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603B data sheet - .PDF file.

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5015 data sheet - .PDF file.

The National Physical Laboratory (NPL) is working on a dynamic pressure sensor calibration method based on shock tube techniques that NPL hopes will be adopted as an ISO standard. The Type 603B miniature piezoelectric pressure sensor and the Type 5015 single-channel laboratory charge amplifier from Kistler Instruments were used to validate shock tube performance.

Methods and standards for static pressure calibration are well established, but no accepted method or standard exists for dynamic pressure calibration. There is growing demand within industry to ensure pressure sensors faithfully record the changes in pressure that occur during combustion or explosion events. This demand is coupled with the quality imperative within industry.

NPL’s methodology uses a shock tube, in which a bursting disc separates two sections, and an increasing pressure in one section initiates failure of the disc, creating a pressure shock wave in the other section. This shock wave is used to calibrate the sensor under test mounted in the section’s end wall.

The majority of pressure sensors used in industrial applications to make dynamic measurements are calibrated only for static measurements, even though it is widely recognised that the behaviour of sensors will deviate progressively from their static characteristics as the frequency is increased. The new facility provides a calibration process that extends the measurement traceability of pressure sensors into the dynamic regime by exposing them to extremely fast pressure steps of up to 1.4MPa. This facility is particularly suitable for characterising sensors used in applications such as gas turbine and internal combustion engine development.

The pressure steps are created in a shock tube using different combinations of gas, bursting disc thickness and initial static pressure in the downstream section. The theoretical rise time for the pressure steps is in the region of a few nanoseconds making the frequency content of the pressure rise sufficient for practically all industrial applications. The calibration process extends the measurement traceability of the sensor into the dynamic regime by quantifying its resonant frequency and its amplitude and phase response over a wide range of frequencies. The SI traceability of the calibration is derived from the starting pressure and temperature, gas species and shock wave velocity measurements. In addition to the standard tests, NPL is able to investigate the dynamic characteristics of entire measurement systems.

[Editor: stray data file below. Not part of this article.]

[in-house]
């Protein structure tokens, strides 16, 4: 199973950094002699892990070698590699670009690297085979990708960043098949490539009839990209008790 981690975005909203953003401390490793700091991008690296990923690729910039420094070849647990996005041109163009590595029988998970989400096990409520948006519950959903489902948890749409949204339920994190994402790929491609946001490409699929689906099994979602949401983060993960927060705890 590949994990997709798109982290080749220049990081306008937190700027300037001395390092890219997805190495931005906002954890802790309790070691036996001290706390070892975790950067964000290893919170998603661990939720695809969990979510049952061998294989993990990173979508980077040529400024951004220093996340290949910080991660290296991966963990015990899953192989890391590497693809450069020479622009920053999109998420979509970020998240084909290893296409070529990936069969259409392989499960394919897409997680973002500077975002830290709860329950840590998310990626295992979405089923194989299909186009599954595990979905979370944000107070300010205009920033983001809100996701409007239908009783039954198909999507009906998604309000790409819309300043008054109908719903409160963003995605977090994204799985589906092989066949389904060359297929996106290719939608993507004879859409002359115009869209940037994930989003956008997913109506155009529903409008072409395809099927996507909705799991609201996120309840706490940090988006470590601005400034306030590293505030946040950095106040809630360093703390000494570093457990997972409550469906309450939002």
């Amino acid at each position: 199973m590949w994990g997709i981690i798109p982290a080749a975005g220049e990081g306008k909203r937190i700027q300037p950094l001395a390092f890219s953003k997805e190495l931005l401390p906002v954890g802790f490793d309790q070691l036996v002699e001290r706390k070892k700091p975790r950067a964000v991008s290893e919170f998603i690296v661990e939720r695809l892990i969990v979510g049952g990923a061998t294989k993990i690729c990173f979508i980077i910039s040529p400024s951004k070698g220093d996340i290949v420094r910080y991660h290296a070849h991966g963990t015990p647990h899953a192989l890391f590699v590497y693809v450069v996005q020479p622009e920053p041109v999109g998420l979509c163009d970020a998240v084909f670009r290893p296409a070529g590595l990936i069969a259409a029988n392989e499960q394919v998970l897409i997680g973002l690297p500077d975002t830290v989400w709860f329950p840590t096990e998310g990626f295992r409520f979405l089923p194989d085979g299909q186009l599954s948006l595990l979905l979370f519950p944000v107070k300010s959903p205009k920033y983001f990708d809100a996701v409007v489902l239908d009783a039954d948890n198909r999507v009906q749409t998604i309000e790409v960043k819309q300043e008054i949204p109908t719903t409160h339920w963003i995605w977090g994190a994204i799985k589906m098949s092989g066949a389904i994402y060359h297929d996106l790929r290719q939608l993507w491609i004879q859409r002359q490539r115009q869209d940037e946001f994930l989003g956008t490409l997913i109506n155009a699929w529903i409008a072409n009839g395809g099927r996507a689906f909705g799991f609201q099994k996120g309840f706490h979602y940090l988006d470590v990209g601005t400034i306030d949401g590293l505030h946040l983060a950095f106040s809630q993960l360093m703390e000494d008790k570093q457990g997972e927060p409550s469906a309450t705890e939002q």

Click on the links above to download the data sheets for the Type 603B and Type 5015 from Kistler Instruments.

Key benefits

  • The Type 603B features acceleration compensation and is designed specifically for measuring pressure fluctuations of high frequency and short rise time.
  • The Type 5015 single-channel laboratory charge amplifier has a wide measuring change.

Kistler Instruments

Established in Winterthur (Switzerland) in 1957, the Kistler Group now has a worldwide presence with 23 group companies and 30 distributors ensuring prompt, local application support and short delivery times. With a staff of more than 1,000, the Kistler Group is one of the world’s leading providers of dynamic measuring instrumentation.

Kistler’s core competence is the development, production and use of sensors for measuring pressure, force and acceleration.  Kistler’s know-how and electronic systems can be used to prepare measuring signals for use in analyzing physical processes, controlling and optimizing industrial processes, improving product quality in manufacturing and improving performance in sports and rehabilitation.

Kistler offers a comprehensive range of sensors and systems for engine development, automotive engineering, plastics and metal processing, installation technology and biomechanics.

Heavy investment in research and development, 15% of staff worldwide are engaged in research and development, has generated a number of innovations using piezoelectric, piezoresistive and capacitive techniques to provide solutions to numerous force, pressure and acceleration measuring problems. These innovations include the world’s first commercial quartz sensor, two-wire constant current technology to integrate sensors with microelectronic circuitry, high-temperature pressure sensors for use up to 400 Deg C and three-component force measuring sensors.

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